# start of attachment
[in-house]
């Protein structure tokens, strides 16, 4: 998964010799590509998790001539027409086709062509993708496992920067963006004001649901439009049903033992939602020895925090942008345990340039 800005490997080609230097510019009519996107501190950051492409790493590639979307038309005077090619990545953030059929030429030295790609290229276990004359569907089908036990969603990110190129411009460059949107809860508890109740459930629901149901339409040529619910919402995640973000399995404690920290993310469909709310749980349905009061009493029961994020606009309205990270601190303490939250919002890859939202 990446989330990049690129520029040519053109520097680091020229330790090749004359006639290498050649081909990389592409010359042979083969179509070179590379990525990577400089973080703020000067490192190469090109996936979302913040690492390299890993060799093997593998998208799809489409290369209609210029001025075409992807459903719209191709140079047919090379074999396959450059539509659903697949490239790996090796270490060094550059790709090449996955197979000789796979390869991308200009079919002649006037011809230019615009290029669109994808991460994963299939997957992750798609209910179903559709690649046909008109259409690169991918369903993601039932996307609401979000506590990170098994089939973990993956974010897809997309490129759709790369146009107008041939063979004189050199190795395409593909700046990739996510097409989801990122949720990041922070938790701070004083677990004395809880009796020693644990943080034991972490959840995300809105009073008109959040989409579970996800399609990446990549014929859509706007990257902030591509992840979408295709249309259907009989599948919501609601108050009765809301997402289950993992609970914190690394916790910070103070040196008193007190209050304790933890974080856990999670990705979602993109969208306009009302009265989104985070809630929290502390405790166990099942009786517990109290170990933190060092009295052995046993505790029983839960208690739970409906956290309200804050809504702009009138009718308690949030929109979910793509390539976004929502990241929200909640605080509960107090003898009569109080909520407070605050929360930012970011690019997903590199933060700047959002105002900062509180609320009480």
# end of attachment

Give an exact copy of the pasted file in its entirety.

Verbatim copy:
[in-house]
């Protein structure tokens, strides 16, 4: 998964010799590509998790001539027409086709062509993708496992920067963006004001649901439009049903033992939602020895925090942008345990340039 800005490997080609230097510019009519996107501190950051492409790493590639979307038309005077090619990545953030059929030429030295790609290229276990004359569907089908036990969603990110190129411009460059949107809860508890109740459930629901149901339409040529619910919402995640973000399995404690920290993310469909709310749980349905009061009493029961994020606009309205990270601190303490939250919002890859939202 990446989330990049690129520029040519053109520097680091020229330790090749004359006639290498050649081909990389592409010359042979083969179509070179590379990525990577400089973080703020000067490192190469090109996936979302913040690492390299890993060799093997593998998208799809489409290369209609210029001025075409992807459903719209191709140079047919090379074999396959450059539509659903697949490239790996090796270490060094550059790709090449996955197979000789796979390869991308200009079919002649006037011809230019615009290029669109994808991460994963299939997957992750798609209910179903559709690649046909008109259409690169991918369903993601039932996307609401979000506590990170098994089939973990993956974010897809997309490129759709790369146009107008041939063979004189050199190795395409593909700046990739996510097409989801990122949720990041922070938790701070004083677990004395809880009796020693644990943080034991972490959840995300809105009073008109959040989409579970996800399609990446990549014929859509706007990257902030591509992840979408295709249309259907009989599948919501609601108050009765809301997402289950993992609970914190690394916790910070103070040196008193007190209050304790933890974080856990999670990705979602993109969208306009009302009265989104985070809630929290502390405790166990099942009786517990109290170990933190060092009295052995046993505790029983839960208690739970409906956290309200804050809504702009009138009718308690949030929109979910793509390539976004929502990241929200909640605080509960107090003898009569109080909520407070605050929360930012970011690019997903590199933060700047959002105002900062509180609320009480």